• Empowering II– People see the money as something they have raised and become very excited at realizing their power. The testimony from the communities as they realize these are assets that they have had all along is absolutely amazing. New groups are often forming faster than we can train them.
  • Builds Leadership – Since the communities run the system, many more community members get to exercise leadership than in a traditional system.
  • Provide Savings – For the very poorest and for the less entrepreneurial a secure place to save money is of far more immediate use than a loan.
  • Foster Good Habits I – Many farmers experience only one or two “paydays” per year, so without a good place to save that money, it is often spent on the lottery, alcohol or put to other even less desirable uses.
  • Foster Good Habits II – Small fines keep members attentive and coming to meetings on time. This has dramatically affected behavior outside of the groups as well.
  • Provide a Platform for Further Training – The tight knit groups that we work with also provide a perfect platform for teaching agriculture and business skills.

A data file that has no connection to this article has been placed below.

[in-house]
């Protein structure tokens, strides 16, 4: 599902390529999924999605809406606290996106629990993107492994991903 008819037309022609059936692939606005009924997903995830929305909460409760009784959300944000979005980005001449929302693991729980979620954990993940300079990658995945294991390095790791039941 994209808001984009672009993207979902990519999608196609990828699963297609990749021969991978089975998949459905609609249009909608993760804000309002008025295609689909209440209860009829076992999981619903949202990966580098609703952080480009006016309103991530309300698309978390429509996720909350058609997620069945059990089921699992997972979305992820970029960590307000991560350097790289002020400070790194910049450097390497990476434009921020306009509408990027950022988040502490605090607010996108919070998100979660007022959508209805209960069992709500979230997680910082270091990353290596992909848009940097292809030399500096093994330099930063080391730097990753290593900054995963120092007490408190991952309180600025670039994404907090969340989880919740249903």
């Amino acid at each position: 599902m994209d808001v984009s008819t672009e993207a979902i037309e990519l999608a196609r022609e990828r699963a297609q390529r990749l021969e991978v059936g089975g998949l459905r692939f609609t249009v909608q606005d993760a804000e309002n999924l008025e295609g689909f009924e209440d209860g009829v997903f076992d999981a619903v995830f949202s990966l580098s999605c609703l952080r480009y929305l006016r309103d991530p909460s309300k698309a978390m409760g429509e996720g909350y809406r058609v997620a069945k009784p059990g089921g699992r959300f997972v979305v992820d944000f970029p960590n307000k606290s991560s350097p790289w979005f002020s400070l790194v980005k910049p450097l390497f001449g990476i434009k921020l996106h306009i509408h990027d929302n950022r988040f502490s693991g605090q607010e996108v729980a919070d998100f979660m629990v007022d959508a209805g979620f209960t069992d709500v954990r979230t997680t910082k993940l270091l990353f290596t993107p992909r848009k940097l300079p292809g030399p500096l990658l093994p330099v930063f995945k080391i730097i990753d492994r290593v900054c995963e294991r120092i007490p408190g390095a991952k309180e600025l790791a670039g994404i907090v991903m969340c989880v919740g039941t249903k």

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Haiti Cherie

One of the things people most often know about Haiti is the fact that from the air you can see the border of the Dominican Republic by where the trees stop. There are some very celebrated photos that show this to often be the case.

However, while that is true in many places, it is not universally true. In fact, where we work in Fonds Verrettes, the reverse is true.   Fonds Verretes is on a tree-lined ridge in the mountains above a Dominican desert. As I explained to our guests on this recent trip, you can tell approximately where the border is by where the trees end.

Haiti_dr_trees_JPG (1)